History The patient typically presents with the onset of symptoms in one of three ways: 1. he/she may have a history of repeated minor traumas (as in high-jumping) or of work related factors (such as being a painter), 2. the patient may have a history of one or more acute traumas in the neck (typically "whiplash" - a hyperflexion-hyperextension injury) but not considered serious by the patient at the time of injury, or 180
3. some patients recall no history of trauma at all and relate an insidious onset of unknown origin. Generally, the disorder is slowly progressive and the symptoms build over a period of years. The patient complains of recurrent episodes of neck pain which may include spasm. If he/she is under 30, they may have a history of recurrent, simple "wry" neck as a child. There may also be a complaint of "clicking" or "grinding" in the neck at the extremes of motion. The pain at presentation may be unilateral or bilateral, and may occur at any level - although it is more typically related to the C5-C6 region postero-laterally. It is usually described as "dull" or "aching", although in some areas it may be "sharp"; and "focal". The patient often complains of a "tight, tired, stressed" feeling throughout the neck. Associated symptoms may include a chronic recurrent stiffness, often associated with increased muscle tone in the neck and shoulders. Patients may complain of headaches (usually tension-type) which may be associated with the pain at the C2-C3 region, extending to the forehead or perhaps behind the eyes. There may also be occasional arm pain of short duration and radicular or scleratogenous symptoms. The symptoms are aggravated by stress and postural fatigue, especially sustained forward flexion, and relieved by rest. The patient may state that they "crack" their own neck for relief.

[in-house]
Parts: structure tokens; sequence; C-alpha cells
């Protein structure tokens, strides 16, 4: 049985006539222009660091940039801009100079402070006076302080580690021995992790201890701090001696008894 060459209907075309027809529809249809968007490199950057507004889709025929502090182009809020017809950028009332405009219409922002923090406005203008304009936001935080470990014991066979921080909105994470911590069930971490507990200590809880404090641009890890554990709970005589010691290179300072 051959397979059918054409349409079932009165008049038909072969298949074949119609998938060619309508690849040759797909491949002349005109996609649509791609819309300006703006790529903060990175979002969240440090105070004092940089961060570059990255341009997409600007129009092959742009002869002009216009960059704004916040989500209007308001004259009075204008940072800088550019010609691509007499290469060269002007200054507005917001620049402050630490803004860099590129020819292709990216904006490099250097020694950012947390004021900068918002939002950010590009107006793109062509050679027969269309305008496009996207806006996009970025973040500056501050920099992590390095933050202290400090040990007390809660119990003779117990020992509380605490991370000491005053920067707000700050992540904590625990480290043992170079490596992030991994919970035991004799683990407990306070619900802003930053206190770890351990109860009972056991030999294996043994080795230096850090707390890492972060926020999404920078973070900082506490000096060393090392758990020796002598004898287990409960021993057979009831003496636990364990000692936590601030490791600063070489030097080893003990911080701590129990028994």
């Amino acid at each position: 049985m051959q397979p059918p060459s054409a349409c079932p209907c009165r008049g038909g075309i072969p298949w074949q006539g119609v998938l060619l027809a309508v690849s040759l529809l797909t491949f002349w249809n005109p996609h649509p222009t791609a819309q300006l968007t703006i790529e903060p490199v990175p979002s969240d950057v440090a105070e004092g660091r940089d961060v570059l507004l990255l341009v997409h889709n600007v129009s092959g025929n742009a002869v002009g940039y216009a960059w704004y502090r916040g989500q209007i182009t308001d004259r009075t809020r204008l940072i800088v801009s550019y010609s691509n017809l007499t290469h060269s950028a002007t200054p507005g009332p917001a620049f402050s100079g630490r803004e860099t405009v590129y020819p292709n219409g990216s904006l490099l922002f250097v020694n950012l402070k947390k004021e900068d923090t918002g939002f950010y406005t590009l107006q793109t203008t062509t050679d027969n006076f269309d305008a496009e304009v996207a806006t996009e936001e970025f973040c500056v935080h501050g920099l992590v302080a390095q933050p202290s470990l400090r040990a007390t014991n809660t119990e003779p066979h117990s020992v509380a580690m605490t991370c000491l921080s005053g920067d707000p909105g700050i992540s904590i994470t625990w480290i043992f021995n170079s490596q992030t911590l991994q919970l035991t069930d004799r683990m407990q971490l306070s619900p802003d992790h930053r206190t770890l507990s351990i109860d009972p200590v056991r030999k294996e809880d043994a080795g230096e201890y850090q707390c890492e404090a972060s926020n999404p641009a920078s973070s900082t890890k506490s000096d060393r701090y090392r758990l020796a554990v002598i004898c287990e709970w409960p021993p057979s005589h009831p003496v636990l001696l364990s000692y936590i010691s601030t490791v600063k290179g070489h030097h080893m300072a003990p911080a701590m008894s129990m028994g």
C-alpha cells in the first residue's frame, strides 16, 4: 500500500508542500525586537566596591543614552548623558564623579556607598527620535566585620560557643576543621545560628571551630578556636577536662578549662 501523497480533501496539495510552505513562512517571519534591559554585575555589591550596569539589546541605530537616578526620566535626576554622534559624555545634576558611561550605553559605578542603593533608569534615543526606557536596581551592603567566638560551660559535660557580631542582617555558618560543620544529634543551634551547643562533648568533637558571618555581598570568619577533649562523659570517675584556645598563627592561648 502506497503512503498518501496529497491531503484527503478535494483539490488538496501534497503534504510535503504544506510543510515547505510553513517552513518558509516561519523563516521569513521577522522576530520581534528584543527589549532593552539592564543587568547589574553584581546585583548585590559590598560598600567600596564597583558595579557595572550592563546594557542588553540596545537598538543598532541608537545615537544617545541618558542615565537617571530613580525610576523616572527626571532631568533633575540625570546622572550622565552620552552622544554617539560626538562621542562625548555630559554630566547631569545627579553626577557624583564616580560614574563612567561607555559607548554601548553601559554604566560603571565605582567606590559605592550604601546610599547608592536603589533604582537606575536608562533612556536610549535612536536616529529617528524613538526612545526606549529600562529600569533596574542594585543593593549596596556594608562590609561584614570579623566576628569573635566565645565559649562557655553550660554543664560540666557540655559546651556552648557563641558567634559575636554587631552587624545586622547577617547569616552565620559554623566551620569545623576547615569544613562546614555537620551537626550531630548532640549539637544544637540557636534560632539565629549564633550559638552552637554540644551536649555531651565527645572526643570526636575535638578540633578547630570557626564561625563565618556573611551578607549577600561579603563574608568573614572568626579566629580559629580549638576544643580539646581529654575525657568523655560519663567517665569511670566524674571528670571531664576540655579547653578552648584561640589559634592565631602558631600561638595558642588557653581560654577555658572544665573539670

Physical examination Examination findings would be expected to indicate a decreased global range of active motion in the cervical spine and a full passive range. Kemp's and Jackson's orthopaedic tests would be expected to be positive and there may be a "catching" on extending from the flexed position, or a flexion "klunk" on bending forward. Moderate muscle hypertonicity is expected at the area of involvement. In fact, there may be signs of spasm locally and in the upper thoracic and cervical muscles. Muscular triggers are palpated in the hypertonic muscles (usually the suboccipitals, trapezius and levator scapula). Point tenderness is noted over the pillars of the involved segments. Motion palpation usually reveals decreased movement above and/or below the level of symptoms (although the area itself may appear to be moving normally). Transient decreases in motion may be noted directly at the level involved. Crepitus may be felt during palpation. Reflexes and muscle strength are normal and some paresthesias may develop later in the course of the problem.